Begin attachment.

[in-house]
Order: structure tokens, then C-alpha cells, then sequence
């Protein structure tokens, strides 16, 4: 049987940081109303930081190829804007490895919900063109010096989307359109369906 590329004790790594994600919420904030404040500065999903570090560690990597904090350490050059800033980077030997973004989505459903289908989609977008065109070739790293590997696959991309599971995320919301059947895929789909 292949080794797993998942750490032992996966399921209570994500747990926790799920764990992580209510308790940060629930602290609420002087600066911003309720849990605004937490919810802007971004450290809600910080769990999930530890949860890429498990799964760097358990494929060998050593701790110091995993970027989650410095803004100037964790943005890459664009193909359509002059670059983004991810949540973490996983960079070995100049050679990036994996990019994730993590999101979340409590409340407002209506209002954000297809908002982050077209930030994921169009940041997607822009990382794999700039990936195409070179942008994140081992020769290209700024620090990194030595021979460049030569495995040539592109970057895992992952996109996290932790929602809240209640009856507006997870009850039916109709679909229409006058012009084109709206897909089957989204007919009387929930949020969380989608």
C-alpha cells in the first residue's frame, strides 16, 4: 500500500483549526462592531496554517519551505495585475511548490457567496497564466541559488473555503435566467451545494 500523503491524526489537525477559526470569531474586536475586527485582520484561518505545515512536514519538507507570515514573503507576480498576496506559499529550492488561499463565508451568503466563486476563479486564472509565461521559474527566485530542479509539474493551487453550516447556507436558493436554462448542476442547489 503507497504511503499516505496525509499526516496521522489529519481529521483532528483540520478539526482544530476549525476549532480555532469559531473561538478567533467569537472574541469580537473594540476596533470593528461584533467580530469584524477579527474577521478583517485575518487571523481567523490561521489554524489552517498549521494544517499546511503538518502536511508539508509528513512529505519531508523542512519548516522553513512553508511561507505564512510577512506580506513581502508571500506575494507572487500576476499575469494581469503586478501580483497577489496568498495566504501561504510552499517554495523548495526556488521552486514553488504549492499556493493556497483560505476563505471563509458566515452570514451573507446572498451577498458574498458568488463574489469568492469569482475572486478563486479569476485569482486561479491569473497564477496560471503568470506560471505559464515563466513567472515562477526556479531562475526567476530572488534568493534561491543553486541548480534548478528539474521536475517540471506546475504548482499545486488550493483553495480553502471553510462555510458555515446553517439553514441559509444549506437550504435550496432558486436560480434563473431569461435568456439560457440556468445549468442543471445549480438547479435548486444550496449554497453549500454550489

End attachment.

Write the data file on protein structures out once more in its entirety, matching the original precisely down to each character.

[in-house]
Order: structure tokens, then C-alpha cells, then sequence
């Protein structure tokens, strides 16, 4: 049987940081109303930081190829804007490895919900063109010096989307359109369906 590329004790790594994600919420904030404040500065999903570090560690990597904090350490050059800033980077030997973004989505459903289908989609977008065109070739790293590997696959991309599971995320919301059947895929789909 292949080794797993998942750490032992996966399921209570994500747990926790799920764990992580209510308790940060629930602290609420002087600066911003309720849990605004937490919810802007971004450290809600910080769990999930530890949860890429498990799964760097358990494929060998050593701790110091995993970027989650410095803004100037964790943005890459664009193909359509002059670059983004991810949540973490996983960079070995100049050679990036994996990019994730993590999101979340409590409340407002209506209002954000297809908002982050077209930030994921169009940041997607822009990382794999700039990936195409070179942008994140081992020769290209700024620090990194030595021979460049030569495995040539592109970057895992992952996109996290932790929602809240209640009856507006997870009850039916109709679909229409006058012009084109709206897909089957989204007919009387929930949020969380989608």
C-alpha cells in the first residue's frame, strides 16, 4: 500500500483549526462592531496554517519551505495585475511548490457567496497564466541559488473555503435566467451545494 500523503491524526489537525477559526470569531474586536475586527485582520484561518505545515512536514519538507507570515514573503507576480498576496506559499529550492488561499463565508451568503466563486476563479486564472509565461521559474527566485530542479509539474493551487453550516447556507436558493436554462448542476442547489 503507497504511503499516505496525509499526516496521522489529519481529521483532528483540520478539526482544530476549525476549532480555532469559531473561538478567533467569537472574541469580537473594540476596533470593528461584533467580530469584524477579527474577521478583517485575518487571523481567523490561521489554524489552517498549521494544517499546511503538518502536511508539508509528513512529505519531508523542512519548516522553513512553508511561507505564512510577512506580506513581502508571500506575494507572487500576476499575469494581469503586478501580483497577489496568498495566504501561504510552499517554495523548495526556488521552486514553488504549492499556493493556497483560505476563505471563509458566515452570514451573507446572498451577498458574498458568488463574489469568492469569482475572486478563486479569476485569482486561479491569473497564477496560471503568470506560471505559464515563466513567472515562477526556479531562475526567476530572488534568493534561491543553486541548480534548478528539474521536475517540471506546475504548482499545486488550493483553495480553502471553510462555510458555515446553517439553514441559509444549506437550504435550496432558486436560480434563473431569461435568456439560457440556468445549468442543471445549480438547479435548486444550496449554497453549500454550489